PORT McNEILL—With less than a month to go before final judging — and with a wildly popular winter social event hanging into the balance — the founder of the Bras for Cause fundraiser is wondering if the promotion has become a victim of its own success.
“It seems the novelty has kind of worn off,” Lyn Skrlac said last week while standing in Port McNeill’s Flower Shoppe, where roughly 15 crazily decorated bras hung in front of a shop window painted with multiple pink “ribbons”. “But we’re still making a contribution; we’re still helping a worthwhile cause.”
Bras for a Cause debuted on the North Island four summers ago, after Skrlac found a similar contest online and decided to do her part in the effort to combat breast cancer.
The concept is simple — participants apply creativity to turn a basic foundation article into a work of art, pay $5 to have it displayed in The Flower Shoppe’s window for the summer, then wait as the bras earn additional money through customer votes before final judging results are announced at OrcaFest, the town’s annual summer festival, in mid-August.
In its first year, 2010, Bras for a Cause drew more than 70 entries, including a number from summer visitors who created them while staying in motels or on boats in the harbour. Groups of people, including families and children, held decorating parties and brought in themed bras a dozen at a time.
But that number fell to just more than 50 the next year. And in last summer’s promotion, fewer than 40 bras were created. This, despite the addition of a spin-off event started by Port McNeill’s Cheryl Verbrugge — the Victor’s Secret Pageant — that has sold out the Community Hall the past two years with revelers who come to watch the community’s men don the bras and strut their stuff on a runway to raise thousands more for the cause.
The dwindling participation in the local fundraiser is somewhat perplexing to Skrlac, who has noticed a profusion of similar events spring up on Vancouver Island and beyond since she first hosted the competition.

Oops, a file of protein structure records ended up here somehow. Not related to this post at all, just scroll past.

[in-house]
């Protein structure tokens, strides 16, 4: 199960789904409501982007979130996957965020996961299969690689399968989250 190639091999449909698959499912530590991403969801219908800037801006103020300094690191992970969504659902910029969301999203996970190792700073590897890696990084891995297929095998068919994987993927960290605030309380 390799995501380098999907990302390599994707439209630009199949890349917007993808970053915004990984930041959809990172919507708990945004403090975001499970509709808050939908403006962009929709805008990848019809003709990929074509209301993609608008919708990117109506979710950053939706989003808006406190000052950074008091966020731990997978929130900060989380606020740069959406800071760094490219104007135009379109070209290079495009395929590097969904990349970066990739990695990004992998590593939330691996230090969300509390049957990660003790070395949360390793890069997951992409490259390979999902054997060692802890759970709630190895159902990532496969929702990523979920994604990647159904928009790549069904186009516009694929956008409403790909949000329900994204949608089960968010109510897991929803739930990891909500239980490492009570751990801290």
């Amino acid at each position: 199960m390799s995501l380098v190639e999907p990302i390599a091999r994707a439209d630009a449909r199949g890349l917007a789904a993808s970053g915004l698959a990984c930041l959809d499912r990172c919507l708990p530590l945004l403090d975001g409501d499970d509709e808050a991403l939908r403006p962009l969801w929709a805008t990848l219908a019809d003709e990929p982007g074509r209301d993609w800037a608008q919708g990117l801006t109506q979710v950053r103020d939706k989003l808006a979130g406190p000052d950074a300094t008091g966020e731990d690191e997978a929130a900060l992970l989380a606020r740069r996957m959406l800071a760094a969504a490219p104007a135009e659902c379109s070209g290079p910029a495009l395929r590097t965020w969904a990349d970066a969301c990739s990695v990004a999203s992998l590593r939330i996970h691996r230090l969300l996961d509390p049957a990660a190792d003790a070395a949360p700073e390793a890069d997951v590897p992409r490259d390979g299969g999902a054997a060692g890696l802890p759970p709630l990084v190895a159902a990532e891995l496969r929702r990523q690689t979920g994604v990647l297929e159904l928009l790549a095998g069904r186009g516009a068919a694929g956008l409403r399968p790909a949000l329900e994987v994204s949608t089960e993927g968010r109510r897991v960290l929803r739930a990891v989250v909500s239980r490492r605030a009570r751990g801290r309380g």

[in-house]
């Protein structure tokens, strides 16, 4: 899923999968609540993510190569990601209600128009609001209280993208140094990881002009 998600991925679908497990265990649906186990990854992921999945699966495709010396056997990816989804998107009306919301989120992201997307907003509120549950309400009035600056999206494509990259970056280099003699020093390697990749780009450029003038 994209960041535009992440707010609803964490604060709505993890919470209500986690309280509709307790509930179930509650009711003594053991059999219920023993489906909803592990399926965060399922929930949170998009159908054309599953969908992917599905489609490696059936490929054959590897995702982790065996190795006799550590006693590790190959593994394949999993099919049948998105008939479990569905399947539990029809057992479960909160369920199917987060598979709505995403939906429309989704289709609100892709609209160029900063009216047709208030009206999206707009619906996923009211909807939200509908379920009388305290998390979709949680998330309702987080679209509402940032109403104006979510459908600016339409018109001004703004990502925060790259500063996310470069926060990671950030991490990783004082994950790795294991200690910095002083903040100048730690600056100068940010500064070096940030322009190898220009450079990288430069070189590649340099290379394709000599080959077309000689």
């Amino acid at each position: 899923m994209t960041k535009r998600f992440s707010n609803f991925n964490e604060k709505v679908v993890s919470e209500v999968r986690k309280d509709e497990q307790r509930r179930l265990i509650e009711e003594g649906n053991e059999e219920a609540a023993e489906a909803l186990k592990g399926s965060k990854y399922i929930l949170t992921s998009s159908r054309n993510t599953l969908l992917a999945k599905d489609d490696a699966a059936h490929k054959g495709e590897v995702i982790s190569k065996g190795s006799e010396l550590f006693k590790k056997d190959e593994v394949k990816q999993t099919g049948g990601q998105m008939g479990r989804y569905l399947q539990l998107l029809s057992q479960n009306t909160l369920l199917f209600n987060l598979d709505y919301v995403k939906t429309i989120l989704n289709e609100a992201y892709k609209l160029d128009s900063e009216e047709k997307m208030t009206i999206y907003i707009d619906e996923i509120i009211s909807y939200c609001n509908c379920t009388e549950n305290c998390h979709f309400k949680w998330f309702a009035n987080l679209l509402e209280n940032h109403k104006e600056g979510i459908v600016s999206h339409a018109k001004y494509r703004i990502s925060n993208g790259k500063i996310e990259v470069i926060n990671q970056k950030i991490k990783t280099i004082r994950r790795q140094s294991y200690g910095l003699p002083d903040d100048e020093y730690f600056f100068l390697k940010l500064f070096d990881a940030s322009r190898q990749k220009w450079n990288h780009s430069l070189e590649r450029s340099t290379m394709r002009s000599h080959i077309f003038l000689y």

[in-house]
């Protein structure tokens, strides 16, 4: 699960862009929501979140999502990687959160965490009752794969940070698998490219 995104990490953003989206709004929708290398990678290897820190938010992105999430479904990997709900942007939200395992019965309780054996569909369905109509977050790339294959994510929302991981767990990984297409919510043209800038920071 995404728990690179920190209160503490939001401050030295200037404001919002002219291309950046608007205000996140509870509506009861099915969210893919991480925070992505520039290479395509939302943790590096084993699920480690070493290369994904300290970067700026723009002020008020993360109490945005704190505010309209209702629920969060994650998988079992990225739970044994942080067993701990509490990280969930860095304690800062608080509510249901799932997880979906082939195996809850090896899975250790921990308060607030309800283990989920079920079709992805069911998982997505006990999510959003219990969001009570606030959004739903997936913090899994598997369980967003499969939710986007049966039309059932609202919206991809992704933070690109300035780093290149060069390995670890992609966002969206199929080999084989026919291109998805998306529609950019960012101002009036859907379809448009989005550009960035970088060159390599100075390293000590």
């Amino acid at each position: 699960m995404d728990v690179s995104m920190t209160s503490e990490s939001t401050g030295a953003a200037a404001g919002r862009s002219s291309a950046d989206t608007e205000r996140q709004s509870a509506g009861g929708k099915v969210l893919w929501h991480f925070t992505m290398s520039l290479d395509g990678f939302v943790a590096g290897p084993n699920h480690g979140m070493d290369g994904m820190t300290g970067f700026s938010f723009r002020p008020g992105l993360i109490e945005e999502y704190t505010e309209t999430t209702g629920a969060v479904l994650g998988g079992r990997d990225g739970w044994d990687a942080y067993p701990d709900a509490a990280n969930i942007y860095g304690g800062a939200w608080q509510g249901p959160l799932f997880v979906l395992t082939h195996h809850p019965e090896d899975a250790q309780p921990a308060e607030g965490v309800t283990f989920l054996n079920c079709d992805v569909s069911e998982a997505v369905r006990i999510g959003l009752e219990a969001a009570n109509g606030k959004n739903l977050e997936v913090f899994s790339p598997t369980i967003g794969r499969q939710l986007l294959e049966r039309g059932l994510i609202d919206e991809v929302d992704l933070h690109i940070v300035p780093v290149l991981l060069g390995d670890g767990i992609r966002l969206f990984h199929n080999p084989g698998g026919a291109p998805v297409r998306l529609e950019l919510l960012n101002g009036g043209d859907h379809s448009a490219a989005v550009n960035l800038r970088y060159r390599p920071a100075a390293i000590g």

“It’s raising money in strange and wonderful ways,” Skrlac said. “I don’t think people realize how far the money goes. But I’d really like to see more entries.”
There is certainly no lack of creativity in the handful of bras currently on display. Some of the creations are highly decorative, including a creation of fall leaves and another boasting a brightly coloured “Phoenix” rising from the ashes. Others are more whimsical, including “Candy Stripers” with its multitude of red-and-white striped peppermint candies; “Nice Guns” with a pair of six-shooters adorning the cups; and “Red Solo Cup”, a red half-bra that pays homage both to the country music hit by Toby Keith and, whether intended or not, to single mastectomy patients.
Skrlac has her shop up for sale, and admits she’s not sure how much longer she will run the Bras for a Cause event. She said the spin-off events she sees making money in other communities are nice, but would like to see more done here on the North Island, particularly since the Victor’s Secret Pageant donates its money specifically to benefit local patients and causes related to breast cancer treatment and research.
“I’m encouraged by what I see and hear,” she said. “But I still want people to bring them into the store, because that’s what allows Victor’s Secret to happen.”